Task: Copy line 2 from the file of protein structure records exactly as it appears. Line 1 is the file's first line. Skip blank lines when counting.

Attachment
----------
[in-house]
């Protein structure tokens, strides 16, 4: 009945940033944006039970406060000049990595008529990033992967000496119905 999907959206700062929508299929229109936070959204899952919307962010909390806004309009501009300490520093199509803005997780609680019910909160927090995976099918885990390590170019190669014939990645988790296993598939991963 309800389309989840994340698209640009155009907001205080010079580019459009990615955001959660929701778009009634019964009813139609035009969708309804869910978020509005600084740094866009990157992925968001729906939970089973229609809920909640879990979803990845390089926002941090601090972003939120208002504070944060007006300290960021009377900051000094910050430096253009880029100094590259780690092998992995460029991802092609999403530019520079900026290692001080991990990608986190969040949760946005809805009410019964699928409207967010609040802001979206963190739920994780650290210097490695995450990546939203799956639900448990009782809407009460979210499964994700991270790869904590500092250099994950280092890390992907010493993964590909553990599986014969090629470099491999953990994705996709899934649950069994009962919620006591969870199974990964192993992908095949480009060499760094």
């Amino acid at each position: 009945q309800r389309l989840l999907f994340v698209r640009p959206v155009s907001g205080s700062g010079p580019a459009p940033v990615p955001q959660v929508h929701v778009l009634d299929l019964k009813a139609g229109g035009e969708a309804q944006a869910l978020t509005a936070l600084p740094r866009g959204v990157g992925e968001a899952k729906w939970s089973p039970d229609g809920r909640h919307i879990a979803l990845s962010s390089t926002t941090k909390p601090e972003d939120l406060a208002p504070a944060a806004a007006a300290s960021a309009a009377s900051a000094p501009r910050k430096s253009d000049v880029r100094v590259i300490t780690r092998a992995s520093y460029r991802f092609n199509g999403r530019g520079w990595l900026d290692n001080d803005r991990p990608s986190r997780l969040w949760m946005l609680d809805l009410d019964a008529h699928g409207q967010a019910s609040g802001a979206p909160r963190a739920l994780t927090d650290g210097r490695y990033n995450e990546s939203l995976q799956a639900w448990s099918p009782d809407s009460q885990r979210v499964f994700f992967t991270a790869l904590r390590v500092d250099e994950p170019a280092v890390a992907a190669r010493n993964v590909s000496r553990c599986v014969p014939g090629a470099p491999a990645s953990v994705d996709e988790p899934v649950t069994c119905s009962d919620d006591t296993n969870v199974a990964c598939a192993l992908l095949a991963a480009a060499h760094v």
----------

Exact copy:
């Protein structure tokens, strides 16, 4: 009945940033944006039970406060000049990595008529990033992967000496119905 999907959206700062929508299929229109936070959204899952919307962010909390806004309009501009300490520093199509803005997780609680019910909160927090995976099918885990390590170019190669014939990645988790296993598939991963 309800389309989840994340698209640009155009907001205080010079580019459009990615955001959660929701778009009634019964009813139609035009969708309804869910978020509005600084740094866009990157992925968001729906939970089973229609809920909640879990979803990845390089926002941090601090972003939120208002504070944060007006300290960021009377900051000094910050430096253009880029100094590259780690092998992995460029991802092609999403530019520079900026290692001080991990990608986190969040949760946005809805009410019964699928409207967010609040802001979206963190739920994780650290210097490695995450990546939203799956639900448990009782809407009460979210499964994700991270790869904590500092250099994950280092890390992907010493993964590909553990599986014969090629470099491999953990994705996709899934649950069994009962919620006591969870199974990964192993992908095949480009060499760094």